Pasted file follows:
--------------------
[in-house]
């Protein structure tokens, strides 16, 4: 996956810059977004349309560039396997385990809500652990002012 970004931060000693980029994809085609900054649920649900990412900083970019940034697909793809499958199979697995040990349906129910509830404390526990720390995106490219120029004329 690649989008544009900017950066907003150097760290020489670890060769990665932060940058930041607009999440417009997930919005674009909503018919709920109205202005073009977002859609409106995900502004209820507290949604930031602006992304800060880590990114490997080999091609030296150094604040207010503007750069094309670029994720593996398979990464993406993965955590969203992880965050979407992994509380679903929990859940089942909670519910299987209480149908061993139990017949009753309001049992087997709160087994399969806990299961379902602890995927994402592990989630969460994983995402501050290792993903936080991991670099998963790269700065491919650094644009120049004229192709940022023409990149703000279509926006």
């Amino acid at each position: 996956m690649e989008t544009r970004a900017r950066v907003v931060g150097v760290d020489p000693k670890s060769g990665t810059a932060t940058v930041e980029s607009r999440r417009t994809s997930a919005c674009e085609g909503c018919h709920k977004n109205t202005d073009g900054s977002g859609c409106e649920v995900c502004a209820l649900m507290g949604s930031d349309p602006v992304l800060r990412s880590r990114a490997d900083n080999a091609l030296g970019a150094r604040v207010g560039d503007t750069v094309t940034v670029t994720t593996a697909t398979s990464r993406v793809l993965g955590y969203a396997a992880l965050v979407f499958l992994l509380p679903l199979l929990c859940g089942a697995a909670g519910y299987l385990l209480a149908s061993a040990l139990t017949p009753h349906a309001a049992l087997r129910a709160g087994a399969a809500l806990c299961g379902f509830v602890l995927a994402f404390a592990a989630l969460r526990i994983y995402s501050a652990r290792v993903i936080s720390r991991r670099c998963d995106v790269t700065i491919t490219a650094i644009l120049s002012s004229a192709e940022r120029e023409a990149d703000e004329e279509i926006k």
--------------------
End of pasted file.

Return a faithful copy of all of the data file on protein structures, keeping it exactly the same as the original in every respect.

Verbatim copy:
[in-house]
């Protein structure tokens, strides 16, 4: 996956810059977004349309560039396997385990809500652990002012 970004931060000693980029994809085609900054649920649900990412900083970019940034697909793809499958199979697995040990349906129910509830404390526990720390995106490219120029004329 690649989008544009900017950066907003150097760290020489670890060769990665932060940058930041607009999440417009997930919005674009909503018919709920109205202005073009977002859609409106995900502004209820507290949604930031602006992304800060880590990114490997080999091609030296150094604040207010503007750069094309670029994720593996398979990464993406993965955590969203992880965050979407992994509380679903929990859940089942909670519910299987209480149908061993139990017949009753309001049992087997709160087994399969806990299961379902602890995927994402592990989630969460994983995402501050290792993903936080991991670099998963790269700065491919650094644009120049004229192709940022023409990149703000279509926006």
């Amino acid at each position: 996956m690649e989008t544009r970004a900017r950066v907003v931060g150097v760290d020489p000693k670890s060769g990665t810059a932060t940058v930041e980029s607009r999440r417009t994809s997930a919005c674009e085609g909503c018919h709920k977004n109205t202005d073009g900054s977002g859609c409106e649920v995900c502004a209820l649900m507290g949604s930031d349309p602006v992304l800060r990412s880590r990114a490997d900083n080999a091609l030296g970019a150094r604040v207010g560039d503007t750069v094309t940034v670029t994720t593996a697909t398979s990464r993406v793809l993965g955590y969203a396997a992880l965050v979407f499958l992994l509380p679903l199979l929990c859940g089942a697995a909670g519910y299987l385990l209480a149908s061993a040990l139990t017949p009753h349906a309001a049992l087997r129910a709160g087994a399969a809500l806990c299961g379902f509830v602890l995927a994402f404390a592990a989630l969460r526990i994983y995402s501050a652990r290792v993903i936080s720390r991991r670099c998963d995106v790269t700065i491919t490219a650094i644009l120049s002012s004229a192709e940022r120029e023409a990149d703000e004329e279509i926006k």